“I mashed the gas, and it just spun out. It had so much power, you could just spin that thing out so easily just by touching the throttle pedal. I backed into a bridge abutment. I thought I had killed this race car.”
Once the car was back in the garage, though, the Corvette team unzipped some large black bags and had the rear end replaced in about 20 minutes.
“‘OK, get back in!’” Earnhardt Jr. recalled the team saying. “I tore this thing to hell, and you’re going to fix it with new stuff and want me to get back in it! You’re not going to let me take a couple of hours to think about what I did, send someone else out there. ‘No! Get back in, you’ve got to learn!’
“I got back in and took a little better care of it the rest of the day.”
It was near the end of the session when his father lost control on a fresh set of tires, and Earnhardt Jr. believes he was partly responsible.
“Dad’s out there, I’m way faster than him,” Earnhardt Jr. said. “I’m like, ‘Dad, look at me, doing good!’ and he’s like, ‘It’s not important how fast we’re going. We ain’t even racing here. I don’t know what the big deal is.’ I’m like, ‘OK.’
“Well right at the end of the day, I think it was eating away at him a little bit. He wouldn’t admit it. It’s 5 o’clock. It’s time to stop. He’s like, ‘Put me some tires on this!’ One last run, he goes out and is running a lap by the flagstand to start his run. He nosed the car into the tire barrier head first in the last corner.
“I knew he was pushing as hard as he could to match or better my time. So there was some competition between us two that I think he would never admit to. Because I’d be like, not ‘I’m better than you,’ but ‘Look at what I’m doing! Isn’t this cool?’ He’d be like, ‘We don’t even race at Sebring. We race at Daytona! I don’t know why you’re pushing so hard, you’re going to tear it up.’ We had two completely different approaches.”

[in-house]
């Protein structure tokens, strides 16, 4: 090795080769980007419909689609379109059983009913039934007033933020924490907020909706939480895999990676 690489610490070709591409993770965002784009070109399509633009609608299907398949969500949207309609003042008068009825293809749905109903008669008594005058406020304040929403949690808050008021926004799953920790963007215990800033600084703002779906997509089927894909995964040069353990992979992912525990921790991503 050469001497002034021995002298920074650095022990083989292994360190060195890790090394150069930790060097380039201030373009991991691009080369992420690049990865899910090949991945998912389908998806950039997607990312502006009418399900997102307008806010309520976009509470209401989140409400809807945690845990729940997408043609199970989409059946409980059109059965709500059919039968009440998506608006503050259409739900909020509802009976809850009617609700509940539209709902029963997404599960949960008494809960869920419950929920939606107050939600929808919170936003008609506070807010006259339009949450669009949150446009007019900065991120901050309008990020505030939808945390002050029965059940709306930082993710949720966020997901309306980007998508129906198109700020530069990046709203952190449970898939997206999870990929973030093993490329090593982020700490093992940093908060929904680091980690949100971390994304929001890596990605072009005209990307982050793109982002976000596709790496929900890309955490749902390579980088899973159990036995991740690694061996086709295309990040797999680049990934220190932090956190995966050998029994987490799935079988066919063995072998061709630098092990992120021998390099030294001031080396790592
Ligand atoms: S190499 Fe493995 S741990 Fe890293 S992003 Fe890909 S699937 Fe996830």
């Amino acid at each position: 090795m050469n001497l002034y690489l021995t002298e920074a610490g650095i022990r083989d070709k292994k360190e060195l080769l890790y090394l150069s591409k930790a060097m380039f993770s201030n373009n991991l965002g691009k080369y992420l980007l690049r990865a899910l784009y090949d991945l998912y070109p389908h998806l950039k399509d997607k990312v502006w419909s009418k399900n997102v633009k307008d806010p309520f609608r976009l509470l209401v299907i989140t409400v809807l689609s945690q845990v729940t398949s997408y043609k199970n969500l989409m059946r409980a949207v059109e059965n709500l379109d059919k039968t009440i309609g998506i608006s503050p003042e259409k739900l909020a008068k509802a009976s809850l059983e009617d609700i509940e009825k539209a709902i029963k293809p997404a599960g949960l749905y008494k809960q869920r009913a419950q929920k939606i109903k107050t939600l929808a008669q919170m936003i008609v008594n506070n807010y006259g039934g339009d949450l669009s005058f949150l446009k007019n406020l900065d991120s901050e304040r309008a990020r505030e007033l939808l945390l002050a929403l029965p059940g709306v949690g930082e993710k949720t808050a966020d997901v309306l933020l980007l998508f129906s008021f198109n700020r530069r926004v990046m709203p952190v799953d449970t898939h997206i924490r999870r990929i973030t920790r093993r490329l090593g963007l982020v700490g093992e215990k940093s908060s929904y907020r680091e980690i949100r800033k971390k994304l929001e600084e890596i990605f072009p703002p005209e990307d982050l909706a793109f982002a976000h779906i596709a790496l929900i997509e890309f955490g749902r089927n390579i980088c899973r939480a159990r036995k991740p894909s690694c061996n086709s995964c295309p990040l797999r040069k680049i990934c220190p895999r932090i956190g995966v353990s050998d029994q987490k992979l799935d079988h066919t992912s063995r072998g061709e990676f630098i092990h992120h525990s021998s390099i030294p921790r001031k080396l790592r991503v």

But there was much common ground for a duo that didn’t always spend much time together at the track. When Earnhardt Jr. was up and coming in Late Models, his father rarely attended his short-track races. They competed together for only one season together in Cup but on separate teams.
The Rolex 24 provided a unique opportunity to work together on a full-time basis.
“This is the closest I’ve ever been to him to be able to do that,” Earnhardt Jr. said. “Usually we’re racing on the racetrack and against each other. He might not even see me all day or know what I’m doing. Here we are together, debriefing and talking about the car and changing things on the car together.
“This is a really great opportunity for me to show him just what I thought about race cars and how I communicated.”
Listen to the NASCAR on NBC podcast to hear more stories about the Earnhardts’ run in the 2001 Rolex 24, including:
–How Dale Earnhardt grew close with the Corvette Racing team (“He said I want to be treated like any other guy on this team,” Fehan said. “I don’t want to be treated as Dale Earnhardt. I’m just a driver like anyone else on this race team. Coming from anyone else, I would have thought it was BS. Coming from him, it was genuine. He was serious about it.”)
–The welcoming reception he received in the sports car community (“Dad had a lot of respect for people all across all forms of motorsports. He sort of crossed those lines and boundaries. So I think everybody was like, ‘This is great!’ They weren’t intimated by him from a competitors’ standpoint. He didn’t act like, ‘Boy I’m going to light the world and show you guys. I’m Dale Earnhardt, move out of the way and give me my space.’ He just came in there inquisitive, asking all the right questions. Easy to approach, and people just liked it, man.”
–Why Earnhardt initially believed the team didn’t necessarily need a fourth driver, and the Daytona test that told him otherwise.